Yeah. You—I think you have a unique story. I’m sure there’s not too many along those lines.


We want to thank you very much for bringing this in—it’s a tremendous asset. We want to thank you for that.

You bet.

Is there anything you might want to add about your experiences or anything you had in this school—I mean of this sort…

One thing I’d like to try to think of and remember is when my great aunt was going here in 1907, it was only just this building. The two wings didn’t exist yet and so when you—even though this looks so big from the outside, when you stop and think about it, you can see why they needed to add the wings almost immediately, because there really aren’t that many classrooms in just this building. Because so much of it was upstairs was auditorium and, of course, even when I came here, we didn’t have a lunch room in the building, we had to go out and into the back and have lunch out back.

So my grandmother told stories of—I was just telling one of the girls in there—when she came to school here, of course, there was not a “motorized” school bus. And so the horse’s hooves—it was a horse-drawn buggy thing, like a big trailer that had rows of hard seats and a top on it and it had canvas sides that rolled up. And Grandma used to always talk about how you could tell when it was time for the bus, because Sanford’s cobblestone streets—you would hear the clup, clup, clup, clup, clup of the horses coming and the kids knew to run outside and the bus would pull up and you got in the wagon. If it was hot, the sides were rolled up. If it was raining, the sides were rolled down and they drove you here to the front of the school and dropped the kids off. And then the “bus-driver” [laughs], with his horse, would literally park out back here, right behind the school. And he would just hang around all day. And ‘cause school was only a few hours then too, they only went about three or four hours a day here. So then when they were finished, he—the kids just all loaded back up in the wagon and he proceeded to drive all around Sanford and let everyone out again in front of their house. So that’s a special memory to me of Gram telling me about “the Bus” for this school.

Everybody had their chores to get home to and…

And most everybody worked in the field. Everybody was farmers here, in Seminole County. So you had to get home and work in the fields. They also went to school like four months out of the year. 


That was a whole school year. So the rest of the time you were helping your parents with farming. So…

Was it the same with you when you attended here? Was it…

When I attended we were already back to the whole full long day. Uh-huh.


So, I say that like “long day.” I guess every kid thought that about their school then. So anyway, that’s mostly about it.

Well, with the wings and the rapid growth, it is a testament to how quickly Sanford was growing.


And your family was definitely part of that.

One thing I did want to just mention to you—because for so long it was called just “Sanford Grammar”—but this school had a long period it was called “Westside Grammar” [Elementary School] too, and I know a lot of people think maybe that it might be a different school, but it’s not. This—this building was west—all through the 60s was called “Westside Grammar,” because at that time we had Eastside Grammar, which is the little bitty school over on Palmetto [Avenue] and we had Southside. All of them had original names. Westside, Eastside, and Southside. But Southside is over off of Thirteenth Street and so this building was called Westside Grammar for at least through the 60s, when I went here. All of my report cards and even the class pictures are all stamped Westside Grammar. So I just wanted to put that in too, so there’s not any confusion if ya’ll look at those and go, “Oh, that’s not Sanford Grammar,” ‘cause it is. It is still Sanford Grammar. It’s just for a while there was called “Westside Grammar.”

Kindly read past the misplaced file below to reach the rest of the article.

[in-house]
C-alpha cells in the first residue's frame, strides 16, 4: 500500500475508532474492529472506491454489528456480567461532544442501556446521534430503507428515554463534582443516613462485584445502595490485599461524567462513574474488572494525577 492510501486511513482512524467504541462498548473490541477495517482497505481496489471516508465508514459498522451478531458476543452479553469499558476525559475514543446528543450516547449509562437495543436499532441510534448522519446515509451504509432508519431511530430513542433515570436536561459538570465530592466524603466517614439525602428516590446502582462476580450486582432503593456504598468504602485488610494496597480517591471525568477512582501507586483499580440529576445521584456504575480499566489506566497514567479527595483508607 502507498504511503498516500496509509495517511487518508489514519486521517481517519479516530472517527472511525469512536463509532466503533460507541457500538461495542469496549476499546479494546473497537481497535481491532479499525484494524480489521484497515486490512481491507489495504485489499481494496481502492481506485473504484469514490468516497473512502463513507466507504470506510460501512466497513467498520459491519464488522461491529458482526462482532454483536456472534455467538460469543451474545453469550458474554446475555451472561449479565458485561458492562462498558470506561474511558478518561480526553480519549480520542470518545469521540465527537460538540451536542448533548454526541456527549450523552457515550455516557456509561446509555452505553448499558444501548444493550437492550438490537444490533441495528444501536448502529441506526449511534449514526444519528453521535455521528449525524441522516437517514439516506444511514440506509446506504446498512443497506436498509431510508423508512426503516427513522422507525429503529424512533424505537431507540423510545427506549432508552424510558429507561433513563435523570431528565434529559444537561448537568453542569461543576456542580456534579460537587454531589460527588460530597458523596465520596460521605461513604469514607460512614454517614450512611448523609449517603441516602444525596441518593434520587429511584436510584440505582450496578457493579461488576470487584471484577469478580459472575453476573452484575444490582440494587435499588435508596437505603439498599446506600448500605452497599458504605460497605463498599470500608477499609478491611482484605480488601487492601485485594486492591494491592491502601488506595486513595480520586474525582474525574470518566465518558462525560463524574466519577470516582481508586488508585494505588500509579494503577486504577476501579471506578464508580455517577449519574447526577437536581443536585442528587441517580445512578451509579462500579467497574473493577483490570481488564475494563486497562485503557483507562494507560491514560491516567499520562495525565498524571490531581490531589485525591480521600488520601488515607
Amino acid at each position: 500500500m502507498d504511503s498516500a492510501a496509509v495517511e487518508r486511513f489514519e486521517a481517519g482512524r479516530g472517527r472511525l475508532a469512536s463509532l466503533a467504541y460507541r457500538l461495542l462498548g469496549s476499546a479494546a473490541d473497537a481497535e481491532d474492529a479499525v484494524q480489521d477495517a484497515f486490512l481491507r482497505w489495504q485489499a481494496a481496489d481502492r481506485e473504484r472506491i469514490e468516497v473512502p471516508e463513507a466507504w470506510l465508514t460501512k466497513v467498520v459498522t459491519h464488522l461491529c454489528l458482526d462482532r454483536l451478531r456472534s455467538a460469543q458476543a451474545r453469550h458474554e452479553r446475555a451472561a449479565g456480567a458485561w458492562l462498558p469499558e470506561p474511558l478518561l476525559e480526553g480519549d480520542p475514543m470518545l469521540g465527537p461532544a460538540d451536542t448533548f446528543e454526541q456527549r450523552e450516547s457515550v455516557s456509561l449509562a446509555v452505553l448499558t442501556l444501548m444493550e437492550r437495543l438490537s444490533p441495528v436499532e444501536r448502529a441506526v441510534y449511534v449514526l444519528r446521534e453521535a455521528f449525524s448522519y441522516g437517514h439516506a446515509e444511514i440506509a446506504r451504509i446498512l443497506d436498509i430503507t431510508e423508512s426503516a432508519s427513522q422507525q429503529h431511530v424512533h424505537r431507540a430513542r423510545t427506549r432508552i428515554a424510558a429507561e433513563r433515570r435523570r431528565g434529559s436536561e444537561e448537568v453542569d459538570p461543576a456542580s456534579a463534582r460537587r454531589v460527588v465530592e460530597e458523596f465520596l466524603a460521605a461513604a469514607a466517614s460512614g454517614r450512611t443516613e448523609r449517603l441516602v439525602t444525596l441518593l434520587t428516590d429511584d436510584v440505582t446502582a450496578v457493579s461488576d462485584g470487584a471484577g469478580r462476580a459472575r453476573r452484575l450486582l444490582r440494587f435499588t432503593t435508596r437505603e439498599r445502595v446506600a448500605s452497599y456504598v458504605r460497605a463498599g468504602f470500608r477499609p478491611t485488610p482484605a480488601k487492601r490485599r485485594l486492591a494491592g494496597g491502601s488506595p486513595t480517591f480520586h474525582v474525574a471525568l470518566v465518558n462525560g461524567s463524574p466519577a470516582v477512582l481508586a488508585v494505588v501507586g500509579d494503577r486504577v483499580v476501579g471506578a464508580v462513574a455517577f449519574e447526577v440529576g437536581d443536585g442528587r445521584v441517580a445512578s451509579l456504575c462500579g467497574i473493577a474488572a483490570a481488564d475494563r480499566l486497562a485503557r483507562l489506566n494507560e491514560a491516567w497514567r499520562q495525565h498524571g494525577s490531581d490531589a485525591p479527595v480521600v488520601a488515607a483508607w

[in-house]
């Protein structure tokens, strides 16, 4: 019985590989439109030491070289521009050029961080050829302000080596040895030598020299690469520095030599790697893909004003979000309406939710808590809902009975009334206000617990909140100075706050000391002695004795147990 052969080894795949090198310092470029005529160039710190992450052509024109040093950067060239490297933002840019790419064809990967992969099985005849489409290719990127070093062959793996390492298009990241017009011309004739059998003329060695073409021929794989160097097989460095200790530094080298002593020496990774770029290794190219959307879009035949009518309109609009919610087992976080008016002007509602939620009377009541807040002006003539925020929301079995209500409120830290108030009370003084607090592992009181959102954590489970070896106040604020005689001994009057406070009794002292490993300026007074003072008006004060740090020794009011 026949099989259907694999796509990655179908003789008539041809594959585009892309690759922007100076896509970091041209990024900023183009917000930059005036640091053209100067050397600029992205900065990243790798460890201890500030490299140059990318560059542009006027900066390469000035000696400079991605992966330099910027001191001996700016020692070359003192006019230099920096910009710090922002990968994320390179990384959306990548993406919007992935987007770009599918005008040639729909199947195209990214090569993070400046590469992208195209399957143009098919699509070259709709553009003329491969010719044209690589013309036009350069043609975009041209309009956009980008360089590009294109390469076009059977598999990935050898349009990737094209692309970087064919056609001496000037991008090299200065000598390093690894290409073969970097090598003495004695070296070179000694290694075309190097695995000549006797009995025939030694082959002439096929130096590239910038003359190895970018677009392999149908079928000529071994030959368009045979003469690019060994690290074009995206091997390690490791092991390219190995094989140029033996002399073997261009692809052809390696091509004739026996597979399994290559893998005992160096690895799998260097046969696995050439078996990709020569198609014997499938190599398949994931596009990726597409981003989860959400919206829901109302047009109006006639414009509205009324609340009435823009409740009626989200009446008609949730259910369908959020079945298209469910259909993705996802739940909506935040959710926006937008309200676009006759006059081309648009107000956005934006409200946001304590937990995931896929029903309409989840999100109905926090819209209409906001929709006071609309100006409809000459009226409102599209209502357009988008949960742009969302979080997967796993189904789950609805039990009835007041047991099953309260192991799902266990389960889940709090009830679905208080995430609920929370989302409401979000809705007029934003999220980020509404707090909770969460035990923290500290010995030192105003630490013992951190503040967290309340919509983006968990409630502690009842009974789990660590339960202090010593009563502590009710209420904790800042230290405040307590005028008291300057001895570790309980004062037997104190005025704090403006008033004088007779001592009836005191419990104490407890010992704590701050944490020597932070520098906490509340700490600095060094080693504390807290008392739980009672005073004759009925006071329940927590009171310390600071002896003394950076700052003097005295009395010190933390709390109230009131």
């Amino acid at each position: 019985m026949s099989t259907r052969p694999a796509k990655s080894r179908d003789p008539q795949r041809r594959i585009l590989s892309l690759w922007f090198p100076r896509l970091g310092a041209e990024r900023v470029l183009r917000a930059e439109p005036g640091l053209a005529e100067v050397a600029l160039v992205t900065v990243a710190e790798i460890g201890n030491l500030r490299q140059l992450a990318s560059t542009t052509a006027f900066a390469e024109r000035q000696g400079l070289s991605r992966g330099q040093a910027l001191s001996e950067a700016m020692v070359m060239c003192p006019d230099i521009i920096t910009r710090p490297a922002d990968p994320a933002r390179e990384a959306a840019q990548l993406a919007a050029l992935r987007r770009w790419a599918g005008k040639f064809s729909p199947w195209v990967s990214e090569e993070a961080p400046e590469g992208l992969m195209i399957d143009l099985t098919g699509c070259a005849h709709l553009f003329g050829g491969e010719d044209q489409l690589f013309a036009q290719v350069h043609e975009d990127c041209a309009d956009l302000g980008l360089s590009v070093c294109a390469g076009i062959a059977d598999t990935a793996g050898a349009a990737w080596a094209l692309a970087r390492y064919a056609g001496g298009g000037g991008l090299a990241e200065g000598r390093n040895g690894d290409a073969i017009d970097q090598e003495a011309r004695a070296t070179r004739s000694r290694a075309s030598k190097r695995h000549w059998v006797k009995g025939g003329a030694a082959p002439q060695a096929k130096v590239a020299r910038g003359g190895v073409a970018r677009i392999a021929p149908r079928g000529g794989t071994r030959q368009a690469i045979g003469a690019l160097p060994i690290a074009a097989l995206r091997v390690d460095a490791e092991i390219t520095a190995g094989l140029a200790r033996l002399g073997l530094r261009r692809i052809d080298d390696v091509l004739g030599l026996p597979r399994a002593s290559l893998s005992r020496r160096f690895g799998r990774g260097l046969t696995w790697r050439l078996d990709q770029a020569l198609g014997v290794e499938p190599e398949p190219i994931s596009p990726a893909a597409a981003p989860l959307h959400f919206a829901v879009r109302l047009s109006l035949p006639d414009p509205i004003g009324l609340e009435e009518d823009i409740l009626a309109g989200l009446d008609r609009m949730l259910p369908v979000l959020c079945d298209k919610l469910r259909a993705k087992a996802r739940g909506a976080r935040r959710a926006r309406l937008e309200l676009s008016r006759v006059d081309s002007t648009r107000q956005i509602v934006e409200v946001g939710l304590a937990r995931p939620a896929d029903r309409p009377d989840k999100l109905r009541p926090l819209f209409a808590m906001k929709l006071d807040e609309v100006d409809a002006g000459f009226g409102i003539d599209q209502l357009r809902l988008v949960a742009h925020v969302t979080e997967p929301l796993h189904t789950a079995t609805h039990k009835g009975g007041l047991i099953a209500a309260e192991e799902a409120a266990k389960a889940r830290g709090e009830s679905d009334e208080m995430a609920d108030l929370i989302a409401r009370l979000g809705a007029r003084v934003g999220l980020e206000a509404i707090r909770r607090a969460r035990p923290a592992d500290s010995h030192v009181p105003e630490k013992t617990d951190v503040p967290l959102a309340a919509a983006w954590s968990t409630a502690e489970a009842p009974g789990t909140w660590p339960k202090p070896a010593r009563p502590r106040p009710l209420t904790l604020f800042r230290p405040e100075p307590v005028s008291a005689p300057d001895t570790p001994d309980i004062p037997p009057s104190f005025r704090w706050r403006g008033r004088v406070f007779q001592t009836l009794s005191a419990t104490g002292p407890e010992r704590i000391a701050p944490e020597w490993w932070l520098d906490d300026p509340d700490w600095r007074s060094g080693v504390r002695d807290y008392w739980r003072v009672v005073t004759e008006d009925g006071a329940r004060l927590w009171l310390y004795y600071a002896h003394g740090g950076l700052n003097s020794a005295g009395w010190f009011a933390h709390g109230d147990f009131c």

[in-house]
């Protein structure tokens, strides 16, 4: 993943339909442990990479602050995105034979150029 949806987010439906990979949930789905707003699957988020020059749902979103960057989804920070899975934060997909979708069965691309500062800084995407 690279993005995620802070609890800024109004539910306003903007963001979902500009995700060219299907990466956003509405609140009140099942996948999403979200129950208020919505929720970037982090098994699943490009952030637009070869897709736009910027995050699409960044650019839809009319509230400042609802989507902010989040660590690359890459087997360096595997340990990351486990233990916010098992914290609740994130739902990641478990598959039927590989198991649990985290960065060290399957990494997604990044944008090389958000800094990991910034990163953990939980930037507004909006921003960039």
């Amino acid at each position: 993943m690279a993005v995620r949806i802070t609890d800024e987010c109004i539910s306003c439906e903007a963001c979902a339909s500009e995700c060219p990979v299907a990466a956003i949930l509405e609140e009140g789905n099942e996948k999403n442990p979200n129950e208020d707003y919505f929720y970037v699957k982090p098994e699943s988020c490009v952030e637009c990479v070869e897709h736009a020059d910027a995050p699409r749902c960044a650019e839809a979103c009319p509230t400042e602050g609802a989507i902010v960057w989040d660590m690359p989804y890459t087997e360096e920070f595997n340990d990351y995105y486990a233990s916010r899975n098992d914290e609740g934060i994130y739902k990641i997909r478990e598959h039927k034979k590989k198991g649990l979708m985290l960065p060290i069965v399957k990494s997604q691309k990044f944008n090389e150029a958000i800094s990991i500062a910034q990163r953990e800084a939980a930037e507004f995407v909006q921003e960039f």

So Eastside was the original grammar school? Or…

Ah. Eastside is the one—the little—it was the Tajiri Arts Building, it’s on Ninth [Street] and Palmetto. And that one was built around 1880. That building is still standing. And that was the original and only elementary school and that’s why this was the high school and that was the elementary.

Oh. Okay.

But it was called “Eastside Primary.” and Southside is still standing. It’s a retirement home now—in the school. And this was Sanford Grammar and then Westside Grammar and then back to Sanford Grammar again. [Laughs]. So…

Which is the Little Red Schoolhouse?

That’s the one I’m talking about. Over on, uh-huh…


Eastside Grammar. I have pictures of it with the big sign across, over the door that says Eastside Primary. But all the celery farmers and the kids from the Eastside,like going out towards the beach—towards New Smyrna [Beach]. That’s—those kids went there and the west-side farmers, which were out First Street, like going towards Seminole Towne Center Mall. That’s where I grew-up. You came here, because you were the “westside kids,” and then the kids to the south of the city went to Southside.

Oh. That’s great!


If you have—want to share those pictures, you know, you said you have pictures of these time-lines. Anything of that nature, where you’re interested in, especially someone of such great experience with the school system in this area.




Well, thank you very much.

You’re welcome.

It was tremendous and we really appreciate everything.

Thank you. You bet.



[1] Versa Woodcock.

[2] Madge Woodcock.

[3] Colla Woodcock.

Oral History Item Type Metadata


Miller, Mark


Kinlaw-Best, Christine


UCF Public History Center, Sanford, Florida

Original Format

1 digital audio/video recording


9 minutes and 40 seconds

Bit Rate/Frequency



Miller, Mark and Kinlaw-Best, Christine, “Oral History of Christine Kinlaw-Best,” RICHES, accessed February 28, 2024, https://richesmi.cah.ucf.edu/omeka/items/show/1667.